Inquirer Northern Luzon
Artist helps improve ‘inabel’ makers’ lives
SAN FERNANDO CITY—A craft, a business and a social enterprise. Artist Al Valenciano has intertwined these endeavors in his “inabel” projects in the last 15 years, and one of the good outcomes he likes best is being able to help 65 men and women support their families from weaving the textiles that have been produced in the Ilocos region since the 16th century.
“They’re being fed better,” Valenciano says of the children of inabel makers he works with in communities in Paoay and Sarrat in Ilocos Norte, Santiago in Ilocos Sur, La Paz and Peñarrubia in Abra, and in Mountain Province.
The artisans weave the textiles right in their homes, using old wooden looms, the 44-year-old painter says at his Balay ni Atong (Home of Atong) beside the Pindangan Ruins in Barangay Parian in San Fernando City in La Union. “Atong” is the name he signs on his paintings.
Valenciano says he goes to the weavers to discuss designs, quality and size. “I don’t like putting them in a zoo [for viewing],” he says.
Wanting the weavers to be self-reliant, he taught them to save for capital.
“At first, I paid in cash. After three cycles [of production], I began paying in check for amounts like P30,000. But they told me they want cash. When I asked why, they said they did not have bank accounts and so I encouraged them to open bank accounts and they did. And that’s how they started saving money,” he says.
Several of the children or grandchildren of weavers are getting an education and one of them lives at the Balay ni Atong, which doubles as a study center for traditional weaving.
“It’s a dying industry,” he says, explaining that few are able to sustain it because for one, labor is paid at only P20 per yard.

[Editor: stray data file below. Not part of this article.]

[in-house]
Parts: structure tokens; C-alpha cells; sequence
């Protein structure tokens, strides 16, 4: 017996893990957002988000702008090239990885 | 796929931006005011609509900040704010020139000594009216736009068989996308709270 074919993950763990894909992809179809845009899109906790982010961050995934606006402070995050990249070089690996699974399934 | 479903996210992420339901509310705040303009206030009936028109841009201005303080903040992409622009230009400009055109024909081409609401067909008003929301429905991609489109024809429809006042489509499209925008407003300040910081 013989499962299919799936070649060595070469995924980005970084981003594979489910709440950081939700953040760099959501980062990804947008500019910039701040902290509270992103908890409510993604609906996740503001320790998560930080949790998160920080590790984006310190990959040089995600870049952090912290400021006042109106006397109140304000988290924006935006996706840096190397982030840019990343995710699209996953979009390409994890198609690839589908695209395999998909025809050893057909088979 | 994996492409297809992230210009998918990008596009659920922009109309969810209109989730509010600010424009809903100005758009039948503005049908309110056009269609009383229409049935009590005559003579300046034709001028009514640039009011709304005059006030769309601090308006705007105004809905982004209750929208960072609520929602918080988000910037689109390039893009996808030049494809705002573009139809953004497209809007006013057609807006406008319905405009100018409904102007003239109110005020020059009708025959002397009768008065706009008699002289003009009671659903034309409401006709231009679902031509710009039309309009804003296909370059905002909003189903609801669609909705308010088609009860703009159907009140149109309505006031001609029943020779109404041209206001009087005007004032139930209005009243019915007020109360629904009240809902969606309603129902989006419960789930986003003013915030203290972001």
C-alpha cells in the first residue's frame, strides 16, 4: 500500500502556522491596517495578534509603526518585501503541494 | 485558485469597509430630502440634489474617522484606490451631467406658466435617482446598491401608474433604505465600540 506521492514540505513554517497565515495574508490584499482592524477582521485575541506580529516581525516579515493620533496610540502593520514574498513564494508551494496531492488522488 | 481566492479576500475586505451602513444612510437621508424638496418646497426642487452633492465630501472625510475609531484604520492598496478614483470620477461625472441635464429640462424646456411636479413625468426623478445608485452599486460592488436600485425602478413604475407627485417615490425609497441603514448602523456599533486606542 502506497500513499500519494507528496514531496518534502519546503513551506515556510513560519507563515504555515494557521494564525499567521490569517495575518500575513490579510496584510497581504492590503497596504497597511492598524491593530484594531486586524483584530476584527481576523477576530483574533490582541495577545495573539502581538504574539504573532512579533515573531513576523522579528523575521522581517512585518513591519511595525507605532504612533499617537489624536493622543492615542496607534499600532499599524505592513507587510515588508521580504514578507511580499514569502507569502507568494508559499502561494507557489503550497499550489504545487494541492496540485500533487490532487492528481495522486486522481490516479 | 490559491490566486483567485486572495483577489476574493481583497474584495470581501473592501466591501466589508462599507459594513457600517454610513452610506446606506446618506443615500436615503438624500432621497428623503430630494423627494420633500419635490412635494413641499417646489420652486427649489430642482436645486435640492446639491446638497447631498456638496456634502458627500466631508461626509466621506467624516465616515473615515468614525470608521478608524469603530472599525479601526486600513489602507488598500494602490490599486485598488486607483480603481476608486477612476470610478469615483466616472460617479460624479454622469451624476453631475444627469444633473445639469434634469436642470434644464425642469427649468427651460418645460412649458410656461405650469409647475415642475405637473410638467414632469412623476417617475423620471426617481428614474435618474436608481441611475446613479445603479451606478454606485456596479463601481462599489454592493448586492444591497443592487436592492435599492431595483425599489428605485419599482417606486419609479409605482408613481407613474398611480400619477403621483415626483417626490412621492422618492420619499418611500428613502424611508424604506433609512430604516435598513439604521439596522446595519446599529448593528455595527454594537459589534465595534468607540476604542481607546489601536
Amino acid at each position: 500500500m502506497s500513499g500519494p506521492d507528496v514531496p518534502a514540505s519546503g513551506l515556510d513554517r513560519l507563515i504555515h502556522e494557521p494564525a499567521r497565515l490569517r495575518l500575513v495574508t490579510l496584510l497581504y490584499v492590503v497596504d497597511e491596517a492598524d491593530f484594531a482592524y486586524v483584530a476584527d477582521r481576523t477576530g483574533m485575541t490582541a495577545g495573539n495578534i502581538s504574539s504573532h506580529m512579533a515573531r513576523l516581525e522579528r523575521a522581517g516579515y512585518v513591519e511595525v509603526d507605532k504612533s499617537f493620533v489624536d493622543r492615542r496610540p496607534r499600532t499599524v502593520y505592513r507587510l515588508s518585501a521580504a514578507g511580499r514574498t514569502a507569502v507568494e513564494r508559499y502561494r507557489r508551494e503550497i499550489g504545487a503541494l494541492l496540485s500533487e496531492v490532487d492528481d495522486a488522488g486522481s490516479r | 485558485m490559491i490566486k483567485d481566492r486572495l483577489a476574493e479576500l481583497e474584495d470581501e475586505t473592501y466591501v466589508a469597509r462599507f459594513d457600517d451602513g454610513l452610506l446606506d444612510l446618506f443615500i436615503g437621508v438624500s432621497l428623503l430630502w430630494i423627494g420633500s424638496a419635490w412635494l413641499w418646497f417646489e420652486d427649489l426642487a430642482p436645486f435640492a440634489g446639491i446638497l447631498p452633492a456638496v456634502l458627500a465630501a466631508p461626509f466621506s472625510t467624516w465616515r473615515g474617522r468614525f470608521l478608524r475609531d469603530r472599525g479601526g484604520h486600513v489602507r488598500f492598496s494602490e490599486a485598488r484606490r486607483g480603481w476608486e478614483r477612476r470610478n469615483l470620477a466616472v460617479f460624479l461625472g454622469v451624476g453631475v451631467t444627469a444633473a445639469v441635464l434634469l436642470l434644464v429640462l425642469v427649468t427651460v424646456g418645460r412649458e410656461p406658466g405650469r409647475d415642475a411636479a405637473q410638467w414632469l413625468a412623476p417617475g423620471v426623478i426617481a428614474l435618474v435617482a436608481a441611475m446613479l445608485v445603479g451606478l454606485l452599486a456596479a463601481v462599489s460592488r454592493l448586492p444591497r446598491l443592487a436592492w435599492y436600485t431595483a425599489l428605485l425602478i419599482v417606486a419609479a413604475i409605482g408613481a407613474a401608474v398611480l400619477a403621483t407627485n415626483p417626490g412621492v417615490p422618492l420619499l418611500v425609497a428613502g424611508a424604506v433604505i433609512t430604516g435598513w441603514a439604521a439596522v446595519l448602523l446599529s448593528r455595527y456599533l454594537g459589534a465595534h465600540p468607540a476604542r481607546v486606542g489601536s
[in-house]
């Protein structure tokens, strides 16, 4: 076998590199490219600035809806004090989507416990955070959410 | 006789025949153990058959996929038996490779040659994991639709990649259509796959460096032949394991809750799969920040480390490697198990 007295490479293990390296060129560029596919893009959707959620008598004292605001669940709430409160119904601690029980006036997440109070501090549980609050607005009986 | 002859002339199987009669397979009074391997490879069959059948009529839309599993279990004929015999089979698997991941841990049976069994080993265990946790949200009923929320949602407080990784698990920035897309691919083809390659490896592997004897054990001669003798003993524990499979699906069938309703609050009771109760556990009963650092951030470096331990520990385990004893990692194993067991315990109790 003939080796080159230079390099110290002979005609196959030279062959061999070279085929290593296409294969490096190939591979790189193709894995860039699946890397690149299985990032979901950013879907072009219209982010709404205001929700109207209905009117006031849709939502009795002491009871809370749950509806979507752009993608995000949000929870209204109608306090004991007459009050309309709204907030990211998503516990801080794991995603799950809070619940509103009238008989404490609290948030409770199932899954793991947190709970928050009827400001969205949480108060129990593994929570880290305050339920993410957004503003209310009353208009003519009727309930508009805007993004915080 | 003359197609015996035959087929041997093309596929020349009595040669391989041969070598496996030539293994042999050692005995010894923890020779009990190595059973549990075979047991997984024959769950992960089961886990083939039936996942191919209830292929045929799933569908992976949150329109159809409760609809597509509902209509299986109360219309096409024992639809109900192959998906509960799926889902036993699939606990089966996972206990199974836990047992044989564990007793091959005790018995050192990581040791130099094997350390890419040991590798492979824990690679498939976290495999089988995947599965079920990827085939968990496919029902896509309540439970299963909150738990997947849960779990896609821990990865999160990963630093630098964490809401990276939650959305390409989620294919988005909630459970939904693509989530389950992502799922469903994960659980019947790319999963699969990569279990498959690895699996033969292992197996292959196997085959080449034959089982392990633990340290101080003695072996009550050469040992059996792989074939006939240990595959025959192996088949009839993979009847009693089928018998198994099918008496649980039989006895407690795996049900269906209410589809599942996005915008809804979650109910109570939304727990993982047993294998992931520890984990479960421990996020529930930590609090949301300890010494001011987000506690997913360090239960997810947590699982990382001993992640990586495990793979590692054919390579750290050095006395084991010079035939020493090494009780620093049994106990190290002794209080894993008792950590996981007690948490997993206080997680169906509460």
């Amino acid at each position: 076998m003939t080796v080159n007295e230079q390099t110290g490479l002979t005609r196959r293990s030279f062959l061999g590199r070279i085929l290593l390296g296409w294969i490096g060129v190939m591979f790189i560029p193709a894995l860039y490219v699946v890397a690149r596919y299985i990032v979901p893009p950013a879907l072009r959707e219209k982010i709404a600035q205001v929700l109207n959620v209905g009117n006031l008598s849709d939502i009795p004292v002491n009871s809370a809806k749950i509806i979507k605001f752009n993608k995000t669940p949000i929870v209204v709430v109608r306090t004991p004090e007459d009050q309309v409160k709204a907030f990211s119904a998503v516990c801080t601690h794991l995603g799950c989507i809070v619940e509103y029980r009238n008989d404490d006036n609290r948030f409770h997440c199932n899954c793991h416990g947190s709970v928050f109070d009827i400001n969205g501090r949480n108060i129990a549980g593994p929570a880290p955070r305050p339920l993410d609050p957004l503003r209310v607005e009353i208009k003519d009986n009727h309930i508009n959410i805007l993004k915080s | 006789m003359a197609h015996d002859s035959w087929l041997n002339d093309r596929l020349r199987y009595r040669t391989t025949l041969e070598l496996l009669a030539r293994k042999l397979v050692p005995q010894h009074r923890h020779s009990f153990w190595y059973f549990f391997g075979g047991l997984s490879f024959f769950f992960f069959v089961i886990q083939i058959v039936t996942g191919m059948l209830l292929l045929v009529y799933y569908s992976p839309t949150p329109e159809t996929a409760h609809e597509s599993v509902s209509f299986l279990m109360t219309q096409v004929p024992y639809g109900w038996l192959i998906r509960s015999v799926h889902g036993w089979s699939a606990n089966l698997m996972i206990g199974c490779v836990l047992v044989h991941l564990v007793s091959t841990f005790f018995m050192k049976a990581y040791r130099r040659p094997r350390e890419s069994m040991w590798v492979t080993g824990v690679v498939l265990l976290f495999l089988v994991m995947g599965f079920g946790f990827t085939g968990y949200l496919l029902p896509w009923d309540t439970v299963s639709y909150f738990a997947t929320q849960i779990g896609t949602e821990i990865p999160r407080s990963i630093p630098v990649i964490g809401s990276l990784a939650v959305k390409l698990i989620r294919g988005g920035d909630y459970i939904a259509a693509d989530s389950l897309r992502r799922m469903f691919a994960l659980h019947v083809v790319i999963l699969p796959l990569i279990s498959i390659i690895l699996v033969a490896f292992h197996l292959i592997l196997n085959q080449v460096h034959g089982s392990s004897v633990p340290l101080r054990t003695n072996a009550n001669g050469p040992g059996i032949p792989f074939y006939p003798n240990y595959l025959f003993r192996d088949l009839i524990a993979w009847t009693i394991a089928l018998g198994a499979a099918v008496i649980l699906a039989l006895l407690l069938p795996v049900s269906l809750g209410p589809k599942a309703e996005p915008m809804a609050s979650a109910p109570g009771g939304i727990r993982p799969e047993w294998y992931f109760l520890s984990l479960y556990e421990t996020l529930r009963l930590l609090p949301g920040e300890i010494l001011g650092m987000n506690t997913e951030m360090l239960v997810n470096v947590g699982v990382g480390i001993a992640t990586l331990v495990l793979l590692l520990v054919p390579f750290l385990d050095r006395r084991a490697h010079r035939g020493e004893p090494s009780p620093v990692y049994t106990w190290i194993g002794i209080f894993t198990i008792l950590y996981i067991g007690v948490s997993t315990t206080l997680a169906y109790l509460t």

Because he and his clusters of inabel makers are able to make fine textiles of various sizes with beautiful designs and lively colors on organic dyes, Valenciano is able to sell these well in the high-end market.
Their inabel production is limited to only 200 pieces each year. Cotton threads are imported from China, not anymore sourced from locally grown plants. The traditional weaving techniques, though, have not changed.
All these did not come easy, Valenciano says. “In the first years, many of the textiles were rejected because of the quality. Now we’re harvesting the results of 15 years of work,” he says.
Valenciano’s fascination and passion for inabel began when he started collecting these as a Grade 6 pupil. It must have been inspired, he says, by his mother Alegria who collected oriental ceramics.
“The fun in the hunt was the learning and the research,” Valenciano says.
He bought old inabel in various forms (blankets, table covers), some from the late 1800s to early 1900s, as he went around northern Luzon provinces. Talking to owners and makers taught him the history of the fabric.
“[The Ilocano epic] ‘Biag ni Lam-ang’ has many references to inabel. It was traded as clothes, blanket and sails for boats… An accomplished lady then was someone who wove inabel. The inabel is part of life of the Ilocanos,” he says.
His collections are at the study center, which he set up in 2000 as a tool for the design of the fabric.
Valenciano has begun selling to young people, tweaking the colors to fuchsia and aqua. “Some of them say that our inabel are more beautiful than the Belgian ones,” he says.
In two recent exhibits, he put a modern spin on the inabel, using these for lamp shades, furniture upholstery, wall tapestry and tableware.
He measures a work by his own yardsticks. “I like to own each piece. I won’t produce them if I don’t like them,” he says.
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